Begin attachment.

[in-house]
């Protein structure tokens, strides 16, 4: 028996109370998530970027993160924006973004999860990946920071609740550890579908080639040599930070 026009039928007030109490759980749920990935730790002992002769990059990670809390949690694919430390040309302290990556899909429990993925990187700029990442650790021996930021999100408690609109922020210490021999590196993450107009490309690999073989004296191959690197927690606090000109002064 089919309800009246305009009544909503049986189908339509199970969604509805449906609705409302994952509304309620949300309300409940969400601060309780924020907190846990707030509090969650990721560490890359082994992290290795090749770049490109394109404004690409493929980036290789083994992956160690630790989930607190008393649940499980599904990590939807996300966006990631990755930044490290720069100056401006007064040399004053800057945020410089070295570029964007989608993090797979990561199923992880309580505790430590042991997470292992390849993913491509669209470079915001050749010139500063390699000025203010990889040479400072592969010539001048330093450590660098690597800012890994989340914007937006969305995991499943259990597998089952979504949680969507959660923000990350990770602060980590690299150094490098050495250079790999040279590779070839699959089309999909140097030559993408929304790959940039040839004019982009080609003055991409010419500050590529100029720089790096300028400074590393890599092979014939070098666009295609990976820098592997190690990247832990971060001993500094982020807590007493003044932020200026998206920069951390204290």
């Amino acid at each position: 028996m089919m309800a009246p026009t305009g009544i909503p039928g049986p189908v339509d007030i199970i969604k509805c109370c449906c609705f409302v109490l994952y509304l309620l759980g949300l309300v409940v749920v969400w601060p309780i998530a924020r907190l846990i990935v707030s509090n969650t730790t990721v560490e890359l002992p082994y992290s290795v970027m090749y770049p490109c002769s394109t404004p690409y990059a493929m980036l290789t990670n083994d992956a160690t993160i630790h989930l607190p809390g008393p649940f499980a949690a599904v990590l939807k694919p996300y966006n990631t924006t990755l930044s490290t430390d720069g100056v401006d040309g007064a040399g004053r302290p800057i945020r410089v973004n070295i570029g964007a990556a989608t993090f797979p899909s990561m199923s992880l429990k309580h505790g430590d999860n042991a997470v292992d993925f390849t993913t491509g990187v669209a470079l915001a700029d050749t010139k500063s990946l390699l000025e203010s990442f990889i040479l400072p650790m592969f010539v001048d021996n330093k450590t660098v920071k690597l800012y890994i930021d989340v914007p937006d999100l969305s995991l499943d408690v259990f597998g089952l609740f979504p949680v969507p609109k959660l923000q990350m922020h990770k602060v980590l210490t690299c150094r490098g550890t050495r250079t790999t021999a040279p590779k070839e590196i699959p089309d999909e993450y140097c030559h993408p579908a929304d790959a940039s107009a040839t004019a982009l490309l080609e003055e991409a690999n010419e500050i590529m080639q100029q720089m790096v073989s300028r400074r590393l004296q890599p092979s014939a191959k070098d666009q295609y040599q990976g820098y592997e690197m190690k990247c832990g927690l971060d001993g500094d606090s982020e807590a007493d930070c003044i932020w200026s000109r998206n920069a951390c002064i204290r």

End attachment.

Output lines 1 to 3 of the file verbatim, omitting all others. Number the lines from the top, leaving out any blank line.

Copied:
[in-house]
């Protein structure tokens, strides 16, 4: 028996109370998530970027993160924006973004999860990946920071609740550890579908080639040599930070 026009039928007030109490759980749920990935730790002992002769990059990670809390949690694919430390040309302290990556899909429990993925990187700029990442650790021996930021999100408690609109922020210490021999590196993450107009490309690999073989004296191959690197927690606090000109002064 089919309800009246305009009544909503049986189908339509199970969604509805449906609705409302994952509304309620949300309300409940969400601060309780924020907190846990707030509090969650990721560490890359082994992290290795090749770049490109394109404004690409493929980036290789083994992956160690630790989930607190008393649940499980599904990590939807996300966006990631990755930044490290720069100056401006007064040399004053800057945020410089070295570029964007989608993090797979990561199923992880309580505790430590042991997470292992390849993913491509669209470079915001050749010139500063390699000025203010990889040479400072592969010539001048330093450590660098690597800012890994989340914007937006969305995991499943259990597998089952979504949680969507959660923000990350990770602060980590690299150094490098050495250079790999040279590779070839699959089309999909140097030559993408929304790959940039040839004019982009080609003055991409010419500050590529100029720089790096300028400074590393890599092979014939070098666009295609990976820098592997190690990247832990971060001993500094982020807590007493003044932020200026998206920069951390204290």
């Amino acid at each position: 028996m089919m309800a009246p026009t305009g009544i909503p039928g049986p189908v339509d007030i199970i969604k509805c109370c449906c609705f409302v109490l994952y509304l309620l759980g949300l309300v409940v749920v969400w601060p309780i998530a924020r907190l846990i990935v707030s509090n969650t730790t990721v560490e890359l002992p082994y992290s290795v970027m090749y770049p490109c002769s394109t404004p690409y990059a493929m980036l290789t990670n083994d992956a160690t993160i630790h989930l607190p809390g008393p649940f499980a949690a599904v990590l939807k694919p996300y966006n990631t924006t990755l930044s490290t430390d720069g100056v401006d040309g007064a040399g004053r302290p800057i945020r410089v973004n070295i570029g964007a990556a989608t993090f797979p899909s990561m199923s992880l429990k309580h505790g430590d999860n042991a997470v292992d993925f390849t993913t491509g990187v669209a470079l915001a700029d050749t010139k500063s990946l390699l000025e203010s990442f990889i040479l400072p650790m592969f010539v001048d021996n330093k450590t660098v920071k690597l800012y890994i930021d989340v914007p937006d999100l969305s995991l499943d408690v259990f597998g089952l609740f979504p949680v969507p609109k959660l923000q990350m922020h990770k602060v980590l210490t690299c150094r490098g550890t050495r250079t790999t021999a040279p590779k070839e590196i699959p089309d999909e993450y140097c030559h993408p579908a929304d790959a940039s107009a040839t004019a982009l490309l080609e003055e991409a690999n010419e500050i590529m080639q100029q720089m790096v073989s300028r400074r590393l004296q890599p092979s014939a191959k070098d666009q295609y040599q990976g820098y592997e690197m190690k990247c832990g927690l971060d001993g500094d606090s982020e807590a007493d930070c003044i932020w200026s000109r998206n920069a951390c002064i204290r």